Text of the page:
Artist: Obituary
Album: Inked In Blood
Record Label: Gibtown Music/ Relapse Records
Release Date: 28/10/2014

The second returning legendary Metal act to feature in this piece (this time stalwarts of the Florida Death metal scene), Obituary's 9th full-length and their first in 5 years "Inked In Blood" sees them attempt and largely succeed in re-capturing the vicious, feral and groovy-as-fuck swagger that made them such a force to be reckoned with in the early '90s. "Violent By Nature" is a track that screams "this is how Obituary should sound", all chug & riff heavy gnarly-ness and some melodic chord progressions thrown in for good measure. "Visions In My Head" revolves around a deliriously rollicking stop-start groove. Occasionally the hefty, pummeling mid-paced DM is interrupted by Hardcore-indebted Thrash ragers, like the opener "Centuries of Lies" and the mid-point banger "Violence". "Within A Dying Breed" flits seamlessly between a sequence of some of the album's stinkiest, most pulverising riffs. It's not all as engaging as its finest moments, but it's a straight-up, no Bullshit Obituary album, and as such it's hard to complain a great deal. 


Artist: The Twilight Sad
Album: Nobody Wants To Be Here & Nobody Wants To Leave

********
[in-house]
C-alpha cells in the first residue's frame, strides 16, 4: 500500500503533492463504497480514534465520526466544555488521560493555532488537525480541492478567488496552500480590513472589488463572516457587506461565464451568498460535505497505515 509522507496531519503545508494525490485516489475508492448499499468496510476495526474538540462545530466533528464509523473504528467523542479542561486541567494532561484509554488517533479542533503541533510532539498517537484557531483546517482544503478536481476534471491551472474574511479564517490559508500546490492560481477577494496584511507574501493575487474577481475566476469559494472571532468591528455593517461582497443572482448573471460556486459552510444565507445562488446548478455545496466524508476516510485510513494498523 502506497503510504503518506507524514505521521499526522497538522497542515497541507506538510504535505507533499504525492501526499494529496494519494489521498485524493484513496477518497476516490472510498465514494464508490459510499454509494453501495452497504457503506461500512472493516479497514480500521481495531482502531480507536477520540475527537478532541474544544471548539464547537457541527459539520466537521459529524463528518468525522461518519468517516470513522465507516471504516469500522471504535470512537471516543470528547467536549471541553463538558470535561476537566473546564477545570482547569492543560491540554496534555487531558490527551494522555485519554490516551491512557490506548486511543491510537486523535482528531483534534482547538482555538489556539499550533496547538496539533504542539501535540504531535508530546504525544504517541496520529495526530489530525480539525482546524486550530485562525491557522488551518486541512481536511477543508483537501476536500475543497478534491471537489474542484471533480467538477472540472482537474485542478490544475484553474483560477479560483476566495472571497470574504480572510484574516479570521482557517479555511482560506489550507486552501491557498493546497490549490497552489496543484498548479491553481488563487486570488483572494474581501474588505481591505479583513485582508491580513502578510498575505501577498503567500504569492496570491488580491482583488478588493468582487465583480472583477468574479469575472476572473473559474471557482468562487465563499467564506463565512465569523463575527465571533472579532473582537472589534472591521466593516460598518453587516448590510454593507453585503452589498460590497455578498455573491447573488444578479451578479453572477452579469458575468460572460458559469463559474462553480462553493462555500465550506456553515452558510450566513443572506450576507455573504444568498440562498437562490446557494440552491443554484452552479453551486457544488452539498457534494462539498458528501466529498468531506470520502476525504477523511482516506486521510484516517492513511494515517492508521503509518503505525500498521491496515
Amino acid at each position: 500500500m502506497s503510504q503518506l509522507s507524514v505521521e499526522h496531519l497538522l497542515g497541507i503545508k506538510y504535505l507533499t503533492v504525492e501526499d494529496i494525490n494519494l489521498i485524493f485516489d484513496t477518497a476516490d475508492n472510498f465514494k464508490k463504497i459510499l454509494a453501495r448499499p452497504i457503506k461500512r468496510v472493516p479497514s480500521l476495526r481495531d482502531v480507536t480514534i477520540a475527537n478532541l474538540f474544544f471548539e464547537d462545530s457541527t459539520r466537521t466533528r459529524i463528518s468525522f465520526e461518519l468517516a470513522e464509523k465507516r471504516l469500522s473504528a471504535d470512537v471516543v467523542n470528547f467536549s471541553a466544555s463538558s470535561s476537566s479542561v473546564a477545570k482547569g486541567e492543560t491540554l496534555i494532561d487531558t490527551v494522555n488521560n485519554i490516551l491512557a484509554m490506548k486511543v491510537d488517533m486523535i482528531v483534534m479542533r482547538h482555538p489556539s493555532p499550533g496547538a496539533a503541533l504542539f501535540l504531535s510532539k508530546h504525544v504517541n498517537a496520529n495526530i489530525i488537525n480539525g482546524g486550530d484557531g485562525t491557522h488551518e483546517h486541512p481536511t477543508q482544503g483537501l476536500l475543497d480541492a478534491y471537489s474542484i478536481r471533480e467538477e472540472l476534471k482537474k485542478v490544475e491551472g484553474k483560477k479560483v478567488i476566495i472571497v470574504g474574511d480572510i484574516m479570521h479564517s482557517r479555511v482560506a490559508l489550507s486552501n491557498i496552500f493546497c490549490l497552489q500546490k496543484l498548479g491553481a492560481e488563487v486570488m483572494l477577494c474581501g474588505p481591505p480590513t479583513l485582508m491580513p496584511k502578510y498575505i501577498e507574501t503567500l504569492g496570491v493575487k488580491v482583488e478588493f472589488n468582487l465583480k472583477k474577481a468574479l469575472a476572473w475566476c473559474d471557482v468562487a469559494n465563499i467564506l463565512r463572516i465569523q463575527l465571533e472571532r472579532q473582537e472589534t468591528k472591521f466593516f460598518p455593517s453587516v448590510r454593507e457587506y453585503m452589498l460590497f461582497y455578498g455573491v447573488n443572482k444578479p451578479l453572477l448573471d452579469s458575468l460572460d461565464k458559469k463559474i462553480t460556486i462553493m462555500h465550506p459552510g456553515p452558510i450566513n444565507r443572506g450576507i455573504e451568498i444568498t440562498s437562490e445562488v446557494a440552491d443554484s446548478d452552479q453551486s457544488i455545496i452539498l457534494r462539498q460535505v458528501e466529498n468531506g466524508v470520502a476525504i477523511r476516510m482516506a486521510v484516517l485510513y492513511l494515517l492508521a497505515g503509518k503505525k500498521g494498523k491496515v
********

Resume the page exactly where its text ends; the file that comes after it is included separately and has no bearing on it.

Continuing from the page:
Record Label: Fatcat Records
Release Date: 27/10/2014

Epic Glasgow Shoegaze/ Indie band The Twilight Sad's 2007 debut "Fourteen Autumns & Fifteen Winters" is deemed by some in the indie community to be one of the finest albums of its ilk this millenium. After their excursion into whispy synth-lead wonderland on 2011's "No One Can Ever Know", on "Nobody Wants To Be Here..." the guitars are back, as are the wholesome soundscapes, heartfelt stories and the bleak fog of winter that gave their early work such character. Straight from the off the album proves itself a listening experience for dark winter nights alone in front of the fire with "There's A Girl in the Corner", which drips with remorse from the melancholy reverb on the guitar to the assertion that "she's not coming back from this". The euphoric finale of "Last January" is one of the album's most life-affirming moments. James Graham's direct lyricism gives the impression of a coherent narrative more than any of their other releases, especially on tracks like the oddly titled but positive "Drown So I Can Watch" halfway through. Heartbreaking closer "Sometimes I Wished I Could Fall Asleep" will leave a lump in your throat, probably due to both its own sadness and the beauty of the piece as a whole. 


Next Time: Taylor Swift, Melvins, We Were Promised Jetpacks and more...